Executive summary: I am now a certificated private pilot, airplane, single-engine land (what the FAA refers to as the PP-ASEL rating).
I’d originally planned to take my checkride on 11 December, just a few days after my previous checkride post. The DPE, Sherry Diamond, met me at Palo Alto right at 9; I had arrived earlier to preflight the airplane and pull the maintenance records to verify that the airplane was airworthy.
Sherry did a great job of concisely explaining the process: we had a few minutes of get-acquainted time, then we reviewed the paperwork necessary for the checkride (including the IACRA application), and she explained that we’d do the oral portion of the exam then proceed to the flight test portion. At any time, she told me, I could discontinue the test without penalty– yeah, right, I thought.
Briefing done, we started the oral portion of the exam. There were no surprises here: she asked me questions about weather, night operations, aircraft systems (example: “does this airplane have any deicing equipment?” “Not really; just a heater and defroster, but it’s not approved for flight into known icing anyway.”), and other topics specified in the PTS. I reviewed the maintenance records with her, then we discussed the planned route of flight: from KPAO east across the Bay to the east side of I-880, then south to pick up US 101, then continuing on along a route I carefully plotted with checkpoints. As I briefed her on the route, I explained why I’d chosen that particular route, what the weather briefers had told me about enroute and destination weather, and so on. She asked a few additional follow-up questions and then asked me if I was ready to go to the plane. Was I ever!
We went to the plane, where I gave her a quick passenger brief ( a required element of the PTS). After that, we strapped in and I started the plane, completed my pre-taxi checklist, called Palo Alto ground to get taxi instructors, and taxied out for takeoff. After the runup, Sherry asked for a short-field takeoff and I gave her a good one, then I demonstrated power-off and soft-field landings.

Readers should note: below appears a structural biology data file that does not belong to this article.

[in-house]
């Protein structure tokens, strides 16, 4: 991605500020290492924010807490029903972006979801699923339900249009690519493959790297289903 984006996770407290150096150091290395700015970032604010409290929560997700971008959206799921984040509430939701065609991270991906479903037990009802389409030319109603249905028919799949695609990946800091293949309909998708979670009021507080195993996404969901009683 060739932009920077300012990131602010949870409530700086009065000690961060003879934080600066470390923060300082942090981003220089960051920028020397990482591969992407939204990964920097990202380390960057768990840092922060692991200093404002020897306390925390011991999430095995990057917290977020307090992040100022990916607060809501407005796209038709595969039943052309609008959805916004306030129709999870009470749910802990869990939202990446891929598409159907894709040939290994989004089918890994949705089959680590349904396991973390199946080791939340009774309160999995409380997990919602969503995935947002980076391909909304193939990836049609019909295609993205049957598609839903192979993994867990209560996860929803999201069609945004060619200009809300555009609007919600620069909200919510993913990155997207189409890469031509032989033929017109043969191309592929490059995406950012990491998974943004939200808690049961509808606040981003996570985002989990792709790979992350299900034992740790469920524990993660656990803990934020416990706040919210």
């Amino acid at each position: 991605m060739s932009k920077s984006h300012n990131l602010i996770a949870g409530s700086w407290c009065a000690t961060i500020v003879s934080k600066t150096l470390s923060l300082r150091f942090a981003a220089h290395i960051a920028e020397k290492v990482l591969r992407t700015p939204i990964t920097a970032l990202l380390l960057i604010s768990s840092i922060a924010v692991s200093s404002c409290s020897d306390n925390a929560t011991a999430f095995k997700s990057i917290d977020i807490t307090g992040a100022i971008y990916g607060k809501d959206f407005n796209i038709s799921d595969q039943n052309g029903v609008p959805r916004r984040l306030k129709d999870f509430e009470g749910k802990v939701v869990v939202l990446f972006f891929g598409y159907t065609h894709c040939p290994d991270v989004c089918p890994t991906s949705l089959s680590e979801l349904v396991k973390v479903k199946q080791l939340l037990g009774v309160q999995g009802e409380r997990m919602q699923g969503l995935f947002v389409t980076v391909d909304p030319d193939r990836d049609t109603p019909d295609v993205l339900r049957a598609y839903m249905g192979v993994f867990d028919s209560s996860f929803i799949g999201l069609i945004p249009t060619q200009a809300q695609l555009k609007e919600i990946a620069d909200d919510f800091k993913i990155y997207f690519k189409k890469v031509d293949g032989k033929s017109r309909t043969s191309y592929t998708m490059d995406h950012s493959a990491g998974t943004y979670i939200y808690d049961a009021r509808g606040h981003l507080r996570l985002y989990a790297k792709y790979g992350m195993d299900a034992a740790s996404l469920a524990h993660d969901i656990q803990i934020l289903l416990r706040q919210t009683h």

On my next takeoff, I started flying the planned route… but not for long; Sherry told me that the weather at our destination was below minimums and that I should divert to Hayward. I planned the diversion without incident, then it was off to the practice area for airwork.
My airwork was a little raggedy; in fact, I muffed the power-on stall, a maneuver that’s supposed to simulate an accidental stall during takeoff. I didn’t take off enough power at stall entry, so my pitch angle was too high. I knew right then that I’d failed, which was aggravating for two reasons– the obvious one, plus the fact that I hadn’t failed on the recovery from the stall but on the entry. The whole point of that maneuver is to test whether you can safely get out of a situation that you should never get into in the first place.
We headed back toward Palo Alto and she gave me a simulated engine failure over Fremont. I was rattled from my previous failure, so I put the flaps down too early and failed to maintain the correct airspeed (a topic on which I’ll have a lot to say in my next aviation post, in fact). I wasn’t too upset about that, since I’d already failed the ride. We headed back to the airport for a debrief; Sherry and Andy were both encouraging, but I was crushed.
It’s fair to say that I went through the standard mourning process over the next couple of days, but it didn’t take me long to realize that it was no one’s fault but mine: I had failed to meet the practical test standards, so I determined to redouble my efforts and fix the deficiencies.. and that’s exactly what I did! We rescheduled the checkride for 21 December, but the weather was terrible; with the intervening holidays, 8 January was the first date that Sherry had open.
In the interim, I practiced a whole bunch. As promised, I’ll cover that in another post later.
Tuesday morning dawned bright and clear; I packed my flight gear and went to work until it was time to meet Sherry at the airport. This ride promised to be shorter since we didn’t need to repeat the oral exam or any of the other stuff I’d previously practiced. After reviewing the paperwork again, a process made more challenging by a balky computer, we headed out to the airplane. After a normal takeoff, I took us to the practice area, avoiding conflicting traffic twice, demonstrated recovery from both power-on and power-off stalls, and headed back across the Bay towards Palo Alto, whereupon Sherry promptly gave me a simulated engine failure. I handled this one much more gracefully, maintaining the right airspeed throughout. With that done, she had me fly back to Palo Alto, whereupon I stuck a very nice short-field landing– one of my best ever, in fact.
We taxied back to the parking area in silence; after I shut down the airplane, Sherry extended her hand and said, simply, “Congratulations.”
We had a short debrief that covered her impressions of my performance, then we used the computer to print out my Temporary Airman Certificate. This is exactly like a temporary driver’s license; I’ll use it until I get the nice laminated plastic one from the FAA in Oklahoma City. In the meantime, though… I’m a pilot!
2 responses to “Checkride: a drama in two parts”
Congratulations! I know how long you’ve been working on this.
Congratulations, Well done!! No stopping now, get working on your Instrument Cert!